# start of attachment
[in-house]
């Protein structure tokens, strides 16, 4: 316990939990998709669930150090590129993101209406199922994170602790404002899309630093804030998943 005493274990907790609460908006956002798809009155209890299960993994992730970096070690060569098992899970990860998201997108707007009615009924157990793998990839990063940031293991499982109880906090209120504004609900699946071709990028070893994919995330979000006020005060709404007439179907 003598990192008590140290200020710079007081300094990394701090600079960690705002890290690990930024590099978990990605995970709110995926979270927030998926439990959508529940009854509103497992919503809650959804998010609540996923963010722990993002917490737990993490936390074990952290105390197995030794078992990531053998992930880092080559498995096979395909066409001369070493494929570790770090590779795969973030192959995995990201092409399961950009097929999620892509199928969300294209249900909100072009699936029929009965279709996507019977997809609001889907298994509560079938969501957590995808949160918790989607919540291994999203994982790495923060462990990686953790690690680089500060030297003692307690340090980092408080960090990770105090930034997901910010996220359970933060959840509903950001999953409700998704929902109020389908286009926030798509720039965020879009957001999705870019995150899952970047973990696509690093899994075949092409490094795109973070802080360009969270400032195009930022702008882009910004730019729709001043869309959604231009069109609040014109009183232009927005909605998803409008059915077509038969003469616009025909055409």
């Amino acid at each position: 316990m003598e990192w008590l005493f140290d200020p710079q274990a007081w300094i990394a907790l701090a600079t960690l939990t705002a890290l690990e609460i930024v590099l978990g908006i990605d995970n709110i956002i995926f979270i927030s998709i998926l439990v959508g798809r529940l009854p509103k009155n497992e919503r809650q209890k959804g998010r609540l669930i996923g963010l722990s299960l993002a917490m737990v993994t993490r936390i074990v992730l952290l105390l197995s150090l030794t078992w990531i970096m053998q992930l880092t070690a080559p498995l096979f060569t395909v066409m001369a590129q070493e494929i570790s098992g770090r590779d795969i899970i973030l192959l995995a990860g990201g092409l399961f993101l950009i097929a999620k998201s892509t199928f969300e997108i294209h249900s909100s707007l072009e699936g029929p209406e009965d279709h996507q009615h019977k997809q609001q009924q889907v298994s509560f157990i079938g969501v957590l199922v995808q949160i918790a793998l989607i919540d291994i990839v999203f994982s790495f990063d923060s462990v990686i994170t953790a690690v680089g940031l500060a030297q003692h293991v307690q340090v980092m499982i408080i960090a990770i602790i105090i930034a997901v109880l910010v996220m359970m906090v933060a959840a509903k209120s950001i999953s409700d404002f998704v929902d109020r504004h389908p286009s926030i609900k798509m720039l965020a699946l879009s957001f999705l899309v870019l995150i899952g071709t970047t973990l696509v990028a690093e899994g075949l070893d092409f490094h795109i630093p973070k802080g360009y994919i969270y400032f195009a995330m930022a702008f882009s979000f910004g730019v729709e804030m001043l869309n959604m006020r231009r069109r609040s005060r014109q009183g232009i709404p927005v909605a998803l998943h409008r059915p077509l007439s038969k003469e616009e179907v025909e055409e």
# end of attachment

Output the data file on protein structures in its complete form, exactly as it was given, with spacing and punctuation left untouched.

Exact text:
[in-house]
């Protein structure tokens, strides 16, 4: 316990939990998709669930150090590129993101209406199922994170602790404002899309630093804030998943 005493274990907790609460908006956002798809009155209890299960993994992730970096070690060569098992899970990860998201997108707007009615009924157990793998990839990063940031293991499982109880906090209120504004609900699946071709990028070893994919995330979000006020005060709404007439179907 003598990192008590140290200020710079007081300094990394701090600079960690705002890290690990930024590099978990990605995970709110995926979270927030998926439990959508529940009854509103497992919503809650959804998010609540996923963010722990993002917490737990993490936390074990952290105390197995030794078992990531053998992930880092080559498995096979395909066409001369070493494929570790770090590779795969973030192959995995990201092409399961950009097929999620892509199928969300294209249900909100072009699936029929009965279709996507019977997809609001889907298994509560079938969501957590995808949160918790989607919540291994999203994982790495923060462990990686953790690690680089500060030297003692307690340090980092408080960090990770105090930034997901910010996220359970933060959840509903950001999953409700998704929902109020389908286009926030798509720039965020879009957001999705870019995150899952970047973990696509690093899994075949092409490094795109973070802080360009969270400032195009930022702008882009910004730019729709001043869309959604231009069109609040014109009183232009927005909605998803409008059915077509038969003469616009025909055409």
């Amino acid at each position: 316990m003598e990192w008590l005493f140290d200020p710079q274990a007081w300094i990394a907790l701090a600079t960690l939990t705002a890290l690990e609460i930024v590099l978990g908006i990605d995970n709110i956002i995926f979270i927030s998709i998926l439990v959508g798809r529940l009854p509103k009155n497992e919503r809650q209890k959804g998010r609540l669930i996923g963010l722990s299960l993002a917490m737990v993994t993490r936390i074990v992730l952290l105390l197995s150090l030794t078992w990531i970096m053998q992930l880092t070690a080559p498995l096979f060569t395909v066409m001369a590129q070493e494929i570790s098992g770090r590779d795969i899970i973030l192959l995995a990860g990201g092409l399961f993101l950009i097929a999620k998201s892509t199928f969300e997108i294209h249900s909100s707007l072009e699936g029929p209406e009965d279709h996507q009615h019977k997809q609001q009924q889907v298994s509560f157990i079938g969501v957590l199922v995808q949160i918790a793998l989607i919540d291994i990839v999203f994982s790495f990063d923060s462990v990686i994170t953790a690690v680089g940031l500060a030297q003692h293991v307690q340090v980092m499982i408080i960090a990770i602790i105090i930034a997901v109880l910010v996220m359970m906090v933060a959840a509903k209120s950001i999953s409700d404002f998704v929902d109020r504004h389908p286009s926030i609900k798509m720039l965020a699946l879009s957001f999705l899309v870019l995150i899952g071709t970047t973990l696509v990028a690093e899994g075949l070893d092409f490094h795109i630093p973070k802080g360009y994919i969270y400032f195009a995330m930022a702008f882009s979000f910004g730019v729709e804030m001043l869309n959604m006020r231009r069109r609040s005060r014109q009183g232009i709404p927005v909605a998803l998943h409008r059915p077509l007439s038969k003469e616009e179907v025909e055409e």